Diabetes, Cancer, Leukemia, etc. They all have those two very important factors. Doctors say very importantly that if something is chronic and progressive it is a disease. Those are just two factors. Alcoholism has those two as well... So we'll just write it off as it isn't a disease because we just relate it to be an addiction or what not? The fact of the matter is that no matter what WE say, none of us are alcoholics. Yes we see it as an outside view, but what about those that are? What about those people who want to stop but can't? And you can say "oh get over it you can," when in reality its just not that easy.

They CAN stop you can argue all you want that they can't but it's not true. There are programs they can go to, medication they can take so on and so forth people just don't really want to do it or deal with it properly. They have absorbed themselves into this world of substance abuse and try to make it out like it's impossible. It's not impossible there have been alcoholics that have been that way for 20, 30, 40 yrs etc. and have managed to stop.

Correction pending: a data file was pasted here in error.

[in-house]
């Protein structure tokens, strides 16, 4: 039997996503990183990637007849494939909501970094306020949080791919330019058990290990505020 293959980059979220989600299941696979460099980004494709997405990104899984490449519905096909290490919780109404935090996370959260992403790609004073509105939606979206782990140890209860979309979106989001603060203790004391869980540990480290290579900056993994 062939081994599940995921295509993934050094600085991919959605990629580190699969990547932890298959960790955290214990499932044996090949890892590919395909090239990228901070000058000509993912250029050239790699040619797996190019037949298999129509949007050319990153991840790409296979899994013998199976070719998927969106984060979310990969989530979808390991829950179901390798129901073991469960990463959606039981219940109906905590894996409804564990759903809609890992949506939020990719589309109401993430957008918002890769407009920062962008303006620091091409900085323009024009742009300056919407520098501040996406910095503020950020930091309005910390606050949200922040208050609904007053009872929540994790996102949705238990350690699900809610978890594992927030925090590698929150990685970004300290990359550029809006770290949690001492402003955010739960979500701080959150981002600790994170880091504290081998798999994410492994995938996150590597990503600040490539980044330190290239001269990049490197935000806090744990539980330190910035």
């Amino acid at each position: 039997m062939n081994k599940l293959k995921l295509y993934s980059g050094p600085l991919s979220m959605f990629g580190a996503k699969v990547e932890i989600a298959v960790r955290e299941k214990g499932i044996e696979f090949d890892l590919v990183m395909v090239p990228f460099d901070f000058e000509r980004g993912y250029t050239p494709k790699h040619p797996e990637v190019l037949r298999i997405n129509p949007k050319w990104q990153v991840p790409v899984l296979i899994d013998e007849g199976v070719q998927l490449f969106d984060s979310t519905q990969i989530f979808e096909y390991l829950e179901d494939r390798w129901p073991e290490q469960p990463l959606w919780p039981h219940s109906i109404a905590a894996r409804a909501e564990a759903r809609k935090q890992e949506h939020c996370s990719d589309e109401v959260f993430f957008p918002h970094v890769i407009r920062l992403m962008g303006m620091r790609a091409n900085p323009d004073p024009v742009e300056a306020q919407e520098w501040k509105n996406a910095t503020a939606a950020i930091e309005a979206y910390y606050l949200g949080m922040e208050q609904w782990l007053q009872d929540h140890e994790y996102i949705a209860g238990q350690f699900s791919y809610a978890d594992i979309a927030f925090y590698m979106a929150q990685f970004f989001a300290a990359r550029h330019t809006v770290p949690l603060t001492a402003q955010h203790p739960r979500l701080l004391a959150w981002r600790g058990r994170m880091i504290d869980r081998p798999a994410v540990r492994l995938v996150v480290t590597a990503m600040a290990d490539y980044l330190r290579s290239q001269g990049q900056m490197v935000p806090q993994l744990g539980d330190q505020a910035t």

Quote :

Being a smoker, I can't quit. I have tried. It doesn't work out for me. Being a drug addict for over 10 years didn't help either. I couldn't quit. Want to know how I quit drugs? Rehab. Treatments. Walking around like a zombie for over a year. That's how I quit being a full fledged drug addict. 17/18 years old I had to go to rehab on and off. It was a mental disease I had that was shutting my body down because I was going through withdrawal.